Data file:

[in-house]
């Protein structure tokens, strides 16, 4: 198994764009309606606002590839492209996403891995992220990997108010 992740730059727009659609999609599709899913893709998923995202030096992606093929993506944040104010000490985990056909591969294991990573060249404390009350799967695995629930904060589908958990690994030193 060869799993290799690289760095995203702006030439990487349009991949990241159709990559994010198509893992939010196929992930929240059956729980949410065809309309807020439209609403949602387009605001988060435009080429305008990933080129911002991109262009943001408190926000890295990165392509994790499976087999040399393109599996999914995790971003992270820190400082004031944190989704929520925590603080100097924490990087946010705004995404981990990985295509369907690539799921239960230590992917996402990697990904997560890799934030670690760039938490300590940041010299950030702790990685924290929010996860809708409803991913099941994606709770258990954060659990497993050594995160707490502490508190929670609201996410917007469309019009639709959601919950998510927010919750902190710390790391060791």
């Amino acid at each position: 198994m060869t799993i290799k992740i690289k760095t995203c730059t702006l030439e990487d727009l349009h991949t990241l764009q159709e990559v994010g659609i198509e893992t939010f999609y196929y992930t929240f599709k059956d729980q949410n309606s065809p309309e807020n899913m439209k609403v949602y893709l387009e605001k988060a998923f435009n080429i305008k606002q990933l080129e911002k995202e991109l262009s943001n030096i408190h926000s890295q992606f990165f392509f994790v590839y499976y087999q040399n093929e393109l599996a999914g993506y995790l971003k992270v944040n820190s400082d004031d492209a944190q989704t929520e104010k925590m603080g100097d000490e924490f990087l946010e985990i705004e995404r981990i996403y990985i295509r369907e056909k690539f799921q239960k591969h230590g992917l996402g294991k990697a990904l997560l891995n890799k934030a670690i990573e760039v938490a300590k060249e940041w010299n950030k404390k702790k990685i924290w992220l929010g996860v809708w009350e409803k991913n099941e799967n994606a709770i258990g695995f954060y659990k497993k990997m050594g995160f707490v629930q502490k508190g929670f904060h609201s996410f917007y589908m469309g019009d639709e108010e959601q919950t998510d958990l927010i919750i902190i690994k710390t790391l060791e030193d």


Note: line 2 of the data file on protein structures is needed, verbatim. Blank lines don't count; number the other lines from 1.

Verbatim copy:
């Protein structure tokens, strides 16, 4: 198994764009309606606002590839492209996403891995992220990997108010 992740730059727009659609999609599709899913893709998923995202030096992606093929993506944040104010000490985990056909591969294991990573060249404390009350799967695995629930904060589908958990690994030193 060869799993290799690289760095995203702006030439990487349009991949990241159709990559994010198509893992939010196929992930929240059956729980949410065809309309807020439209609403949602387009605001988060435009080429305008990933080129911002991109262009943001408190926000890295990165392509994790499976087999040399393109599996999914995790971003992270820190400082004031944190989704929520925590603080100097924490990087946010705004995404981990990985295509369907690539799921239960230590992917996402990697990904997560890799934030670690760039938490300590940041010299950030702790990685924290929010996860809708409803991913099941994606709770258990954060659990497993050594995160707490502490508190929670609201996410917007469309019009639709959601919950998510927010919750902190710390790391060791």